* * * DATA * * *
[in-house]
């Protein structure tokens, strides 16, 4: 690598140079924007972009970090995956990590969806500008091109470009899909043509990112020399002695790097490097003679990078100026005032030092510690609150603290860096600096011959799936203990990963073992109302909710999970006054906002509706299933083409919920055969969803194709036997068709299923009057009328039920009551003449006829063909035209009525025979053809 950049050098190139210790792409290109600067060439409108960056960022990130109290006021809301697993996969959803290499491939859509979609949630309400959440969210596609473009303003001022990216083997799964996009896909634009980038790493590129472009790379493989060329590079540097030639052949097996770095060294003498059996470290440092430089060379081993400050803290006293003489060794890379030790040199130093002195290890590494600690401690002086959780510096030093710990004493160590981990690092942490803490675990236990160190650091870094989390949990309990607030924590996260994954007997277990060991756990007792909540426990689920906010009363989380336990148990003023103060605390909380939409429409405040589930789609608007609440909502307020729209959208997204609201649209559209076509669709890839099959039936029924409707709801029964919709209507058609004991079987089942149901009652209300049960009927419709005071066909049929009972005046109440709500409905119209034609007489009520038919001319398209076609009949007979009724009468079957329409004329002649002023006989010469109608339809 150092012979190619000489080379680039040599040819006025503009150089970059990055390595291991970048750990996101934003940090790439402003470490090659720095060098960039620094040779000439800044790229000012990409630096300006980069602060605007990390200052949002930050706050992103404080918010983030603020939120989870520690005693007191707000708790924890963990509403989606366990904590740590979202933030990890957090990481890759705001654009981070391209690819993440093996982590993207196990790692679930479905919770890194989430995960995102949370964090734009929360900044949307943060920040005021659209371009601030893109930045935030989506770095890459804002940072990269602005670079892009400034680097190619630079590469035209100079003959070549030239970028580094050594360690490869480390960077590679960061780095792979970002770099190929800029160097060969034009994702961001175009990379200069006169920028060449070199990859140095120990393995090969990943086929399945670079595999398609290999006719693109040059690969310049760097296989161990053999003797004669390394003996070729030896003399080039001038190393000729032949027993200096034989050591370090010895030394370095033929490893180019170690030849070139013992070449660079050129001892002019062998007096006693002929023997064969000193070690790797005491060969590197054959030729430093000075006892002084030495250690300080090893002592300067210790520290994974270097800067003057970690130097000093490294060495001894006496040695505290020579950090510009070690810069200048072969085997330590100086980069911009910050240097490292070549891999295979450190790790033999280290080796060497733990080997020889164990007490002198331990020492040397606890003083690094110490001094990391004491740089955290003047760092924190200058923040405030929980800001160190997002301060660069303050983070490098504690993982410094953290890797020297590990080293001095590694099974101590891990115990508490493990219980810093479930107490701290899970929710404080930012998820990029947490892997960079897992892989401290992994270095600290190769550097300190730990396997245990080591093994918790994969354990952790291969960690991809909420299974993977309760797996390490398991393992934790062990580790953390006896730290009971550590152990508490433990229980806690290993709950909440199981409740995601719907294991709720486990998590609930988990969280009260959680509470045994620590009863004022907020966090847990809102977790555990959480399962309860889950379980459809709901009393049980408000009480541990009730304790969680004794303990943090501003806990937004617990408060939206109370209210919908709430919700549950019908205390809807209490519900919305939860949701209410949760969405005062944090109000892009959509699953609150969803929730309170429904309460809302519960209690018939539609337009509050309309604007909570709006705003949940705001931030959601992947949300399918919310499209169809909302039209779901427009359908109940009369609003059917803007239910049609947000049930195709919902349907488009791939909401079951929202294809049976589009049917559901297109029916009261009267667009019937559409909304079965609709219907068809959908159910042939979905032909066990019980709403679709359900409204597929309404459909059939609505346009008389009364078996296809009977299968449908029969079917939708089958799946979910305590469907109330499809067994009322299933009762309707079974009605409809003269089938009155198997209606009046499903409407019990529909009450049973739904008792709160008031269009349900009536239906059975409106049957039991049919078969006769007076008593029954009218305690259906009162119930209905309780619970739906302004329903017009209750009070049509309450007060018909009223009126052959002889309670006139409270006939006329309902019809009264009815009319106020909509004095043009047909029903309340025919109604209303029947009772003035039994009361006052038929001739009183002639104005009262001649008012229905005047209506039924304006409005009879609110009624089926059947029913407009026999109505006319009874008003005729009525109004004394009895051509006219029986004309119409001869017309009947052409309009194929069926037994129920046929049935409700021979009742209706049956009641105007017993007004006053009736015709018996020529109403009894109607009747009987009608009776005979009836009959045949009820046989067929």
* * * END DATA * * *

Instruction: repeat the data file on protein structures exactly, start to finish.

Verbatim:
[in-house]
């Protein structure tokens, strides 16, 4: 690598140079924007972009970090995956990590969806500008091109470009899909043509990112020399002695790097490097003679990078100026005032030092510690609150603290860096600096011959799936203990990963073992109302909710999970006054906002509706299933083409919920055969969803194709036997068709299923009057009328039920009551003449006829063909035209009525025979053809 950049050098190139210790792409290109600067060439409108960056960022990130109290006021809301697993996969959803290499491939859509979609949630309400959440969210596609473009303003001022990216083997799964996009896909634009980038790493590129472009790379493989060329590079540097030639052949097996770095060294003498059996470290440092430089060379081993400050803290006293003489060794890379030790040199130093002195290890590494600690401690002086959780510096030093710990004493160590981990690092942490803490675990236990160190650091870094989390949990309990607030924590996260994954007997277990060991756990007792909540426990689920906010009363989380336990148990003023103060605390909380939409429409405040589930789609608007609440909502307020729209959208997204609201649209559209076509669709890839099959039936029924409707709801029964919709209507058609004991079987089942149901009652209300049960009927419709005071066909049929009972005046109440709500409905119209034609007489009520038919001319398209076609009949007979009724009468079957329409004329002649002023006989010469109608339809 150092012979190619000489080379680039040599040819006025503009150089970059990055390595291991970048750990996101934003940090790439402003470490090659720095060098960039620094040779000439800044790229000012990409630096300006980069602060605007990390200052949002930050706050992103404080918010983030603020939120989870520690005693007191707000708790924890963990509403989606366990904590740590979202933030990890957090990481890759705001654009981070391209690819993440093996982590993207196990790692679930479905919770890194989430995960995102949370964090734009929360900044949307943060920040005021659209371009601030893109930045935030989506770095890459804002940072990269602005670079892009400034680097190619630079590469035209100079003959070549030239970028580094050594360690490869480390960077590679960061780095792979970002770099190929800029160097060969034009994702961001175009990379200069006169920028060449070199990859140095120990393995090969990943086929399945670079595999398609290999006719693109040059690969310049760097296989161990053999003797004669390394003996070729030896003399080039001038190393000729032949027993200096034989050591370090010895030394370095033929490893180019170690030849070139013992070449660079050129001892002019062998007096006693002929023997064969000193070690790797005491060969590197054959030729430093000075006892002084030495250690300080090893002592300067210790520290994974270097800067003057970690130097000093490294060495001894006496040695505290020579950090510009070690810069200048072969085997330590100086980069911009910050240097490292070549891999295979450190790790033999280290080796060497733990080997020889164990007490002198331990020492040397606890003083690094110490001094990391004491740089955290003047760092924190200058923040405030929980800001160190997002301060660069303050983070490098504690993982410094953290890797020297590990080293001095590694099974101590891990115990508490493990219980810093479930107490701290899970929710404080930012998820990029947490892997960079897992892989401290992994270095600290190769550097300190730990396997245990080591093994918790994969354990952790291969960690991809909420299974993977309760797996390490398991393992934790062990580790953390006896730290009971550590152990508490433990229980806690290993709950909440199981409740995601719907294991709720486990998590609930988990969280009260959680509470045994620590009863004022907020966090847990809102977790555990959480399962309860889950379980459809709901009393049980408000009480541990009730304790969680004794303990943090501003806990937004617990408060939206109370209210919908709430919700549950019908205390809807209490519900919305939860949701209410949760969405005062944090109000892009959509699953609150969803929730309170429904309460809302519960209690018939539609337009509050309309604007909570709006705003949940705001931030959601992947949300399918919310499209169809909302039209779901427009359908109940009369609003059917803007239910049609947000049930195709919902349907488009791939909401079951929202294809049976589009049917559901297109029916009261009267667009019937559409909304079965609709219907068809959908159910042939979905032909066990019980709403679709359900409204597929309404459909059939609505346009008389009364078996296809009977299968449908029969079917939708089958799946979910305590469907109330499809067994009322299933009762309707079974009605409809003269089938009155198997209606009046499903409407019990529909009450049973739904008792709160008031269009349900009536239906059975409106049957039991049919078969006769007076008593029954009218305690259906009162119930209905309780619970739906302004329903017009209750009070049509309450007060018909009223009126052959002889309670006139409270006939006329309902019809009264009815009319106020909509004095043009047909029903309340025919109604209303029947009772003035039994009361006052038929001739009183002639104005009262001649008012229905005047209506039924304006409005009879609110009624089926059947029913407009026999109505006319009874008003005729009525109004004394009895051509006219029986004309119409001869017309009947052409309009194929069926037994129920046929049935409700021979009742209706049956009641105007017993007004006053009736015709018996020529109403009894109607009747009987009608009776005979009836009959045949009820046989067929």